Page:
Placeholder Image

字幕表 動画を再生する

  • Hi this is Tutor Nick P and this is proverbs 163. The proverb today is " time and tide wait

  • for no man. Okay. Let's look at the note here. You may also possibly hear this

  • proverb as time and tide stay for no man or you may hear it as time and tide

  • tarry for no man. All right. A little bit of an old use. Tarry means to stay longer

  • or dawdle or kind of waste too much time. Okay. Let's continue. This proverb is

  • often used as a warning that time will not wait for you. You only have so much

  • time to make decisions and get important things done. If you wait too long or

  • procrastinate opportunities may be lost. It could also be used to suggest that

  • human events and behavior cannot stop time or cannot change time. Okay. Let's

  • continue. The earliest known sighting comes from

  • around twelve hundred and twenty five. And I think Chaucer then used it in the

  • 1300s too, but they say that the time and tide, the original ... the original quote

  • time and tide , the original tide was not actually for the sea tide, the original

  • tide had to do with time. So let's go over this. At that time, the word tide also

  • meant time as like in a season. Like nowadays we ... around Christmas we always

  • hear the word "Yuletide. " You know, I always wondered Yuletide ? Where did that come

  • from ? But the tide in Yuletide actually refers to time or like a season. Like the

  • Christmas season. Okay. So as in a season or special period. The term , Yuletide.

  • Good tidings, we often say that. That's also in a Christmas song you know , like you

  • know , wishing somebody good times. Tides were also used in the days of

  • sundials. You know, the early days like you know, around ten hundred, eleven

  • hundred , twelve hundred around this time. Yeah. And each was considered to be three

  • hours. I think originally when they using time back then, because they didn't

  • have watches yet. And of course no electricity. So they were using sundials

  • and I think they also paid attention to the tide coming in and out, in a way of

  • judging time too. So there is a little bit of a connection there. They were also

  • used for days. They were considered to be three hours. So a tide was was three

  • hours and the working day was supposedly broken into four tides. So that's why we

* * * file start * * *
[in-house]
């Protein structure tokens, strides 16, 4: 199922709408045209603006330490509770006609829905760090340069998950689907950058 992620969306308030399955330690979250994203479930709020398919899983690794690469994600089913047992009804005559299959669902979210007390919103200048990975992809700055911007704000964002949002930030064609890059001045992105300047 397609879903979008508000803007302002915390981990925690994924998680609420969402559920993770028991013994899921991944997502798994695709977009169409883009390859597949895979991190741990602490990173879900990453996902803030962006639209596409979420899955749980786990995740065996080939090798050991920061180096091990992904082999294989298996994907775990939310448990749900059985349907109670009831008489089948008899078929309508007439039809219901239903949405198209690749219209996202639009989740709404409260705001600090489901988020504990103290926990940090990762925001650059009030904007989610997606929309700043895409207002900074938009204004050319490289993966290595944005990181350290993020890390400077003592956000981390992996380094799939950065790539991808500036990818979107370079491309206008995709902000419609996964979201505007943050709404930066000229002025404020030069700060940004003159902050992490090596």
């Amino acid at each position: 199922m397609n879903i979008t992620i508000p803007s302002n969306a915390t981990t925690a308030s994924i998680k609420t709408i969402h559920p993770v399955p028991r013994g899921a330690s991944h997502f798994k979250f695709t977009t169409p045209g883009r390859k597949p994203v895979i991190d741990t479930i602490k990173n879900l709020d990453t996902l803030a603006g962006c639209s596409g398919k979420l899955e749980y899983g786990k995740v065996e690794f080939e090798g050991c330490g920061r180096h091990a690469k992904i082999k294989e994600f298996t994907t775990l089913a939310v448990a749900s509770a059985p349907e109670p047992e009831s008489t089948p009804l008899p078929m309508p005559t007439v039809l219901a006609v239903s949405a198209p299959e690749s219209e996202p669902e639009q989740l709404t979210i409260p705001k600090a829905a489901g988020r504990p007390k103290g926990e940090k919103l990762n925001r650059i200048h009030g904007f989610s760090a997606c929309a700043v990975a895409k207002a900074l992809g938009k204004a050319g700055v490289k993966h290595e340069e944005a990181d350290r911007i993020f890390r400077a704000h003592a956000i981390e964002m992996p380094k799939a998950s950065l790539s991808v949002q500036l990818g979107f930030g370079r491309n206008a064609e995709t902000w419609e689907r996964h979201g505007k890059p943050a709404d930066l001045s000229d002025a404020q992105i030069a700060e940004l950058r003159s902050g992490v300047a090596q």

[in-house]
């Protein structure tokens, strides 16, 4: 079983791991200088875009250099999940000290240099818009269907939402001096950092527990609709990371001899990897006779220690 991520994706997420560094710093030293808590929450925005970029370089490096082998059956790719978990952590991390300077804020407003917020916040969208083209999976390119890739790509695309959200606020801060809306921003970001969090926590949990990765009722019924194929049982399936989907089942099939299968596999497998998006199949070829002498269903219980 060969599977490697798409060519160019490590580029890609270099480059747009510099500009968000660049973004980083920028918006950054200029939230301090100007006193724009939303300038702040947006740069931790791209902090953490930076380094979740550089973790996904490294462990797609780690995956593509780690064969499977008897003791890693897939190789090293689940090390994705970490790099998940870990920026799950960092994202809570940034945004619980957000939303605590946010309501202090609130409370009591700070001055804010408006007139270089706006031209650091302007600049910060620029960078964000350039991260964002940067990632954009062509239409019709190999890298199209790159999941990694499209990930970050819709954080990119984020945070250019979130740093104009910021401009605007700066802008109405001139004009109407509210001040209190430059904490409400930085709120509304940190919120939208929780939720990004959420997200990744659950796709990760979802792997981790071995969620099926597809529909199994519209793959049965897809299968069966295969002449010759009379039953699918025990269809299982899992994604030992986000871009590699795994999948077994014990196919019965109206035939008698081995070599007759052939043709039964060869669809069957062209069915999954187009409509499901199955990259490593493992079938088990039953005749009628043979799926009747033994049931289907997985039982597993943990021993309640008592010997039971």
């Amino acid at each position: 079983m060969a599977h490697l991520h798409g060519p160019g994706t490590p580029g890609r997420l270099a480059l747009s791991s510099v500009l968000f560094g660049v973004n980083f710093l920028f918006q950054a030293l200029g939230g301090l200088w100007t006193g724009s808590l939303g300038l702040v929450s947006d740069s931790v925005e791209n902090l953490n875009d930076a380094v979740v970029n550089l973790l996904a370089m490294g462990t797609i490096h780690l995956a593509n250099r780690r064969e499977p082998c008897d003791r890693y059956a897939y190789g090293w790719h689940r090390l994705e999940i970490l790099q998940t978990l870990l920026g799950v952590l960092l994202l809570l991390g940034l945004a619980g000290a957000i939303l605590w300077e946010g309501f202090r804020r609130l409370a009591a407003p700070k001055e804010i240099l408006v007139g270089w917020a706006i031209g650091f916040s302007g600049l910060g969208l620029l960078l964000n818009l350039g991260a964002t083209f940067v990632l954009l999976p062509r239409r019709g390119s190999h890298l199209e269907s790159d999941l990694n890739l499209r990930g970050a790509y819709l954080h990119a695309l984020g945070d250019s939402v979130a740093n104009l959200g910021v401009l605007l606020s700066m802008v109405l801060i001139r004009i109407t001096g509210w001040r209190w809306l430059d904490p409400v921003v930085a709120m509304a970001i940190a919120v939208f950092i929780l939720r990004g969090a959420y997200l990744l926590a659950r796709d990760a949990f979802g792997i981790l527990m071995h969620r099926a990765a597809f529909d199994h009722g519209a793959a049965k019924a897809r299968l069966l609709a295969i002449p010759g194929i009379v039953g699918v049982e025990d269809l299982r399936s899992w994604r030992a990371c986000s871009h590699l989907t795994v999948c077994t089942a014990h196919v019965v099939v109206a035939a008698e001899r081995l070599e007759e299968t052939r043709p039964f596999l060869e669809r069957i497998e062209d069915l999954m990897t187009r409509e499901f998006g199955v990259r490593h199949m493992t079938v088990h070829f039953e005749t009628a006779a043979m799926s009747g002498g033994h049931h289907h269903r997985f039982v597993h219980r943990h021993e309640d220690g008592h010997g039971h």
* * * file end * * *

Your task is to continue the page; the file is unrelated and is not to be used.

• had ... there used to be words like even tide, even, even tied meaning like the evening

  • tide or the noontide you know, around twelve o'clock.

  • Something like that. So it really did relate to to time. At that time , but some later

  • think this use could also be related to to tides in a way, due to another story.

  • From the story of King Canute. He lived from 995 to 1035 ad and he was the king

  • of what is our modern-day England Denmark and Norway. That's kind of

  • interesting. According to the story, the king tried to teach his subjects

  • that even a king has limited power. You know and he did this actually by, by

  • commanding the sea and the tides to stop. So he knew the sea tides will not listen

  • to him, but this was his way of teaching them that you know even a king only has

  • so much power. So he wasn't doing , doing in an arrogant way, he was doing it in a way

  • to actually teach them. Okay. Good. All right. Well but anyway. So this is ... this

  • is some of the origins of where it comes from. But you know, either way it really

  • means it's always used as a warning that you know, time is limited. You , you have to

  • act. You have to make up your decision and do things. All right. So let's look at

  • a couple of examples here. You need to decide if you are going to do this or

  • not. Don't wait too long. Time and tide wait

  • for no man. Okay. That's one way we might use it. Or the second one here. We always believe

  • in addressing issues right away. Time and tide waits for no man.

  • Okay. Anyway this is the way we might use it . I hope you got it. I hope it was clear, Thank

  • you for your time. Bye-bye.

Hi this is Tutor Nick P and this is proverbs 163. The proverb today is " time and tide wait


動画の操作 ここで「動画」の調整と「字幕」の表示を設定することができます

B1 中級

英語の家庭教師ニックPの箴言(163) 時と潮は人を待たない (English Tutor Nick P Proverbs (163) Time and Tide Wait for No Man)

  • 1 0
    anitawu12 に公開 2021 年 01 月 14 日